Four Words

Not too long ago, my friend Caitlin posted a picture on Instagram of some graffiti on the side of a building near my apartment. No drawings. No pictures. No symbols. Just these words: “Hold Your Own Hand.” Very shortly after I saw her picture, I was driving home from work and saw the same words written on the side of a building I pass every day. Today I saw them again, painted on a construction sign just down the road.

These words are having a significant impact on my emotions, even if ever so briefly, every time I see them. What a terrible, sad message to be sending. What has happened to you, graffiti artist, that has made you so angry or bitter or hurt? Do you not realize that part of why we are all here on earth is to be there for one another? To love and to encourage and to bear one another’s burdens? To both figuratively and literally hold each other’s hand from time to time?

It’s been quite some time since I’ve held anyone’s hand just for the sake of touching. I can’t even explain to you how much I would love for that to occur. But it’s on a fairly regular basis that I have the opportunity to hold another’s hand, or someone holds mine, to help each other through a moment, a day, a week, a long stretch of pain, hurt, sadness. Have you, graffiti artist, not experienced this? Have you never had someone text you just to see if you’re doing ok? Email you to let you know they are thinking of you? Send you a card expressing how much they love you? Pick you up and take you out for a beer or two because they know what you’ve just experienced is killing you? Offer you a physical hand to squeeze to distract you from another physical pain? Pray for you when you couldn’t find the words to pray for yourself? Sit in silence with you when you simply couldn’t be alone but also couldn’t speak? Cry with you when that’s the only thing you could do? Laugh with you when it’s what you needed most? Cook for you, or bring you food, when you couldn’t get off the couch to do so on your own? Reach out to touch your hand when theirs is cold so that you can spread some of your warmth? This is what it means, more often than not, to hold another’s hand. These are the things we cannot do for ourselves, the things we are here to do for each other.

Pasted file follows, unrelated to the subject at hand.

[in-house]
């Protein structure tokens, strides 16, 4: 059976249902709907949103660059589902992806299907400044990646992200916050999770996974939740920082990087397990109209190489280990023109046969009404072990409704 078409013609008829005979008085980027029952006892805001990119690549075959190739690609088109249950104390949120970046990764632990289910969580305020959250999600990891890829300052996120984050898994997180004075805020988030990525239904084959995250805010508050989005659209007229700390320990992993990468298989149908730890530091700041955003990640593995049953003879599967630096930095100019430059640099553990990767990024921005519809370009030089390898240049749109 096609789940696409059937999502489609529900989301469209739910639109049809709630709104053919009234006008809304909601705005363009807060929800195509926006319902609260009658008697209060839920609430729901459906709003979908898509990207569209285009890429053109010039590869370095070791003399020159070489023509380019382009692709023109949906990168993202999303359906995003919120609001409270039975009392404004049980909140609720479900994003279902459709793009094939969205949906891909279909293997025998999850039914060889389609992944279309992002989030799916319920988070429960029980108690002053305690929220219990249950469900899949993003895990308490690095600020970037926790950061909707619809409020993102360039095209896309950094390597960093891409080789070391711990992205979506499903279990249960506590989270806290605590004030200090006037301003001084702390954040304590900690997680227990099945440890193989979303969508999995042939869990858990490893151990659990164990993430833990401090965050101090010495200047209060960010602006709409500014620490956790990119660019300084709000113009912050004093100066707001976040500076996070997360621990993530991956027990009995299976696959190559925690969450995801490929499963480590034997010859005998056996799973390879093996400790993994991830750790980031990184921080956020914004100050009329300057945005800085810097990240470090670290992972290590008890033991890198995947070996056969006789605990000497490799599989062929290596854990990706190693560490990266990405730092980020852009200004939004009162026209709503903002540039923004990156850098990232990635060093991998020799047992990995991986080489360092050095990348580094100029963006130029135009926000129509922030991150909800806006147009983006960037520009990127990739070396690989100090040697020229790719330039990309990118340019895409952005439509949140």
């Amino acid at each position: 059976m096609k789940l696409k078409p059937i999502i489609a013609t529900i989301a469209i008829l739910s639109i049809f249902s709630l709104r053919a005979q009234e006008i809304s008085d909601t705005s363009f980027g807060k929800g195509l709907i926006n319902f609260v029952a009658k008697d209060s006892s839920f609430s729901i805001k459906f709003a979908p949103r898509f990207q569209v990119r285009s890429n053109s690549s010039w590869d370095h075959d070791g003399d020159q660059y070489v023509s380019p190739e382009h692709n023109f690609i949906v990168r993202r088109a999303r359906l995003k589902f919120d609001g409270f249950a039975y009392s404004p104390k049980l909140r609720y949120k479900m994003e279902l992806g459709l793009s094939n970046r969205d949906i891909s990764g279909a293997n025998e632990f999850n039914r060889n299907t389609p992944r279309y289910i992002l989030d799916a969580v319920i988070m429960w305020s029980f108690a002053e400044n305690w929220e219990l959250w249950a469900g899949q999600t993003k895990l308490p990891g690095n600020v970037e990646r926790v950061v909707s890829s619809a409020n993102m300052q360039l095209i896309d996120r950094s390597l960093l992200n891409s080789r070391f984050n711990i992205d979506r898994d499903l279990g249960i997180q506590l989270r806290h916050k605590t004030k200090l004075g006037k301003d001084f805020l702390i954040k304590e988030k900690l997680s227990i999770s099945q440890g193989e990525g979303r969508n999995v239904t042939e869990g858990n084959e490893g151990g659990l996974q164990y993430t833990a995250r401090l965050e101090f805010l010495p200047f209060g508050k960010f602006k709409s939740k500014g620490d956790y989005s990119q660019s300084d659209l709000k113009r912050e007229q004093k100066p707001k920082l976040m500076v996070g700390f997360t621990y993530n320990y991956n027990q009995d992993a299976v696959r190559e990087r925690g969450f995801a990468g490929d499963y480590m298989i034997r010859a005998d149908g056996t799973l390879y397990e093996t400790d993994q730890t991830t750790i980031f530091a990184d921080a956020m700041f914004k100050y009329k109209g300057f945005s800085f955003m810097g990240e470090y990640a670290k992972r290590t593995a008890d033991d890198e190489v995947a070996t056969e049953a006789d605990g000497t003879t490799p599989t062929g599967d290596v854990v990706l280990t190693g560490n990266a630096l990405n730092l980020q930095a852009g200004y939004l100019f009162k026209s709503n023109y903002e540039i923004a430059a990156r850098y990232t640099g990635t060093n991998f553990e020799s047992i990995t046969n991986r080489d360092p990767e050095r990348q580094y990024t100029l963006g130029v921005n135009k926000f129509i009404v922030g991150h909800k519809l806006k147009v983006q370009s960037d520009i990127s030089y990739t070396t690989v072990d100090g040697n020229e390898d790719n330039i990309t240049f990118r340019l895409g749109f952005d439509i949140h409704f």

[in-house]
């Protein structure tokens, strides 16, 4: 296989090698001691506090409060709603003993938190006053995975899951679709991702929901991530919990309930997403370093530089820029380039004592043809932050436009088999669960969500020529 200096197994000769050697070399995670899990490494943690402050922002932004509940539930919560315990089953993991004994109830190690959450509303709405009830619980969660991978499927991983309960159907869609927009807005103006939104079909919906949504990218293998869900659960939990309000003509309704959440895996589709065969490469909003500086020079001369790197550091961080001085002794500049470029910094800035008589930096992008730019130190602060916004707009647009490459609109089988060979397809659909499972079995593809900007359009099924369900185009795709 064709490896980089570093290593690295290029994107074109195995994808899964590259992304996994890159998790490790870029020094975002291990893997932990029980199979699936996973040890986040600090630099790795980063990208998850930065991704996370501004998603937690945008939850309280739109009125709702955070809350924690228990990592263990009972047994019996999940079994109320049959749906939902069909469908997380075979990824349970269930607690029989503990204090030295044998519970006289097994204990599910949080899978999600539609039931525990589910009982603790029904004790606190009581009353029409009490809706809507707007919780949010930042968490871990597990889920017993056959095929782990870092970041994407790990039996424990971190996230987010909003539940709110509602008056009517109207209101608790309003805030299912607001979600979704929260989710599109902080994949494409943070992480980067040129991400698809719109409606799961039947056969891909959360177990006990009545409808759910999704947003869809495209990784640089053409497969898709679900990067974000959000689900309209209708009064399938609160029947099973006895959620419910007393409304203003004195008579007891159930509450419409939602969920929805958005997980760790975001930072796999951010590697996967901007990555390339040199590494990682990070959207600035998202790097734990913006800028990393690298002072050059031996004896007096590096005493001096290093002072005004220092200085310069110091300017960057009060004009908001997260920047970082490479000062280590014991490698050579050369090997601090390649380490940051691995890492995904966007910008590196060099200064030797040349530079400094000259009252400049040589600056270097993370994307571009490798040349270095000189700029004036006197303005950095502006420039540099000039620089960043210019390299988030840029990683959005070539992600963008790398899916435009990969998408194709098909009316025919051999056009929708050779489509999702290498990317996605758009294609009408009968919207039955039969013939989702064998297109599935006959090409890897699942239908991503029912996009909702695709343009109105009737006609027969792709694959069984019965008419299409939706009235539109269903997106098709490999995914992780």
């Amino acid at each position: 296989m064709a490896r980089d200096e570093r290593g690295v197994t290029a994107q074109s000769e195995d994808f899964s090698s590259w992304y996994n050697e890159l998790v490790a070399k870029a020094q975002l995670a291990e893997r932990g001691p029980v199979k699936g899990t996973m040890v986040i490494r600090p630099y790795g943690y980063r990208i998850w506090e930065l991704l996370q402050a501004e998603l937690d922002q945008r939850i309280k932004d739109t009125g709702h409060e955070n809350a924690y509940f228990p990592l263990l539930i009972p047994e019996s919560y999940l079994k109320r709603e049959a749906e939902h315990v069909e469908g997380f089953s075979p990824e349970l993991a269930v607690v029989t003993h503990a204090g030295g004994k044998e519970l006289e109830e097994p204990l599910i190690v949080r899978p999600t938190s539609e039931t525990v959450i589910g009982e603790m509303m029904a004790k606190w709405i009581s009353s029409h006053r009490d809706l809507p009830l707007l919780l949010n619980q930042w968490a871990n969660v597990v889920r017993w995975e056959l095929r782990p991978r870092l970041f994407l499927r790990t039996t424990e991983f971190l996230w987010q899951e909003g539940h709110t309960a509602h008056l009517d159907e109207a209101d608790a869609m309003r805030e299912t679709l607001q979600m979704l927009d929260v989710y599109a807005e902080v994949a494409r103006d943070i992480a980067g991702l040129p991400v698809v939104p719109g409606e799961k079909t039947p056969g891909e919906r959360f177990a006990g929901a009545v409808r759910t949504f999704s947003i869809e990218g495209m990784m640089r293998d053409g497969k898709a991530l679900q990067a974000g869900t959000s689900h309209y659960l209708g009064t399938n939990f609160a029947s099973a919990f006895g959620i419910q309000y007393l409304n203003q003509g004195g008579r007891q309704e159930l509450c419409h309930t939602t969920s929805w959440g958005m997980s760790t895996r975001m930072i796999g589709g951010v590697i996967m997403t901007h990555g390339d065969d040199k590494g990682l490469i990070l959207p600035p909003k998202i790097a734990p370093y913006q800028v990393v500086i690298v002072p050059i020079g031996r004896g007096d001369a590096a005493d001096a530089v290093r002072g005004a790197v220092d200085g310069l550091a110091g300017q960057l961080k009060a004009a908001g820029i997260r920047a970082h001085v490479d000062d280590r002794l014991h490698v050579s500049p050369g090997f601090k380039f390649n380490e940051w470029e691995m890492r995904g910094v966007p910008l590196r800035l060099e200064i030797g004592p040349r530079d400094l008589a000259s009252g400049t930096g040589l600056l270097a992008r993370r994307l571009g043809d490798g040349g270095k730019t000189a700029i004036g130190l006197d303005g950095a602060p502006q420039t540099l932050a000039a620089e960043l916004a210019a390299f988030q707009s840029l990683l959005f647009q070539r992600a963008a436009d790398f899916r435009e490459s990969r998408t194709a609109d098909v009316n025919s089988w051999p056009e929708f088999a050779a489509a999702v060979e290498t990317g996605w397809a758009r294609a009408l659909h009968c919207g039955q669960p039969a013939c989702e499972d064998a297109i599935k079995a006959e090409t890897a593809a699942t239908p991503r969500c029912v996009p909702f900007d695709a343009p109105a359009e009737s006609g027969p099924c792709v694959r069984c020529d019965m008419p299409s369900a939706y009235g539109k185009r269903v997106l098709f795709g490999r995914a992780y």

My heart hurts for you, graffiti artist. I hope you find a friend who helps you see that you don’t have to do it all alone. You can be a strong, independent person and still want to have a hand to hold. It’s simply part of being human.


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